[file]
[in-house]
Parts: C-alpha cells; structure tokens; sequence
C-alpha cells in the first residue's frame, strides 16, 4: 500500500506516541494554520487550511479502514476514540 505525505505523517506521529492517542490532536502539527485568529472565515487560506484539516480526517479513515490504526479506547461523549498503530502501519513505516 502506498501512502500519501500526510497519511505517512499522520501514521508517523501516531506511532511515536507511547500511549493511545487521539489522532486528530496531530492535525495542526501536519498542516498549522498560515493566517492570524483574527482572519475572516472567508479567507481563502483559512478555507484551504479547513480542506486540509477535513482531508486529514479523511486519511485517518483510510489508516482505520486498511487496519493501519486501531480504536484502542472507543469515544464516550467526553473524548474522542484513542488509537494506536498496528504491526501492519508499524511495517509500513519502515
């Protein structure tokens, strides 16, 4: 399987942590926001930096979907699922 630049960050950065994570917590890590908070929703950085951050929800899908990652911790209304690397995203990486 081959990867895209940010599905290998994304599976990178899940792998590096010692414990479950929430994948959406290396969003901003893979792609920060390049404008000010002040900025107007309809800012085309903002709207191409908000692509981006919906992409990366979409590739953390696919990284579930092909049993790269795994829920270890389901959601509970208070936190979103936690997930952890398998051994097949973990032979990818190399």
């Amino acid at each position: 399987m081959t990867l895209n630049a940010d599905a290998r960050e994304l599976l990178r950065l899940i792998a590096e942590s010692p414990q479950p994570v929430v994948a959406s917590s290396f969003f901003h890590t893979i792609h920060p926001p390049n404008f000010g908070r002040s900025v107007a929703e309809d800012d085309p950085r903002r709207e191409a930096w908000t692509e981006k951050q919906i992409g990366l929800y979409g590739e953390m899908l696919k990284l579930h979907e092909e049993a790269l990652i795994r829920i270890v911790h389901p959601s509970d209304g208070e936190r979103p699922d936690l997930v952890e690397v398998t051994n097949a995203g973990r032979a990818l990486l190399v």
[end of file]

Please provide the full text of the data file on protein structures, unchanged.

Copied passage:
[in-house]
Parts: C-alpha cells; structure tokens; sequence
C-alpha cells in the first residue's frame, strides 16, 4: 500500500506516541494554520487550511479502514476514540 505525505505523517506521529492517542490532536502539527485568529472565515487560506484539516480526517479513515490504526479506547461523549498503530502501519513505516 502506498501512502500519501500526510497519511505517512499522520501514521508517523501516531506511532511515536507511547500511549493511545487521539489522532486528530496531530492535525495542526501536519498542516498549522498560515493566517492570524483574527482572519475572516472567508479567507481563502483559512478555507484551504479547513480542506486540509477535513482531508486529514479523511486519511485517518483510510489508516482505520486498511487496519493501519486501531480504536484502542472507543469515544464516550467526553473524548474522542484513542488509537494506536498496528504491526501492519508499524511495517509500513519502515
């Protein structure tokens, strides 16, 4: 399987942590926001930096979907699922 630049960050950065994570917590890590908070929703950085951050929800899908990652911790209304690397995203990486 081959990867895209940010599905290998994304599976990178899940792998590096010692414990479950929430994948959406290396969003901003893979792609920060390049404008000010002040900025107007309809800012085309903002709207191409908000692509981006919906992409990366979409590739953390696919990284579930092909049993790269795994829920270890389901959601509970208070936190979103936690997930952890398998051994097949973990032979990818190399």
């Amino acid at each position: 399987m081959t990867l895209n630049a940010d599905a290998r960050e994304l599976l990178r950065l899940i792998a590096e942590s010692p414990q479950p994570v929430v994948a959406s917590s290396f969003f901003h890590t893979i792609h920060p926001p390049n404008f000010g908070r002040s900025v107007a929703e309809d800012d085309p950085r903002r709207e191409a930096w908000t692509e981006k951050q919906i992409g990366l929800y979409g590739e953390m899908l696919k990284l579930h979907e092909e049993a790269l990652i795994r829920i270890v911790h389901p959601s509970d209304g208070e936190r979103p699922d936690l997930v952890e690397v398998t051994n097949a995203g973990r032979a990818l990486l190399v």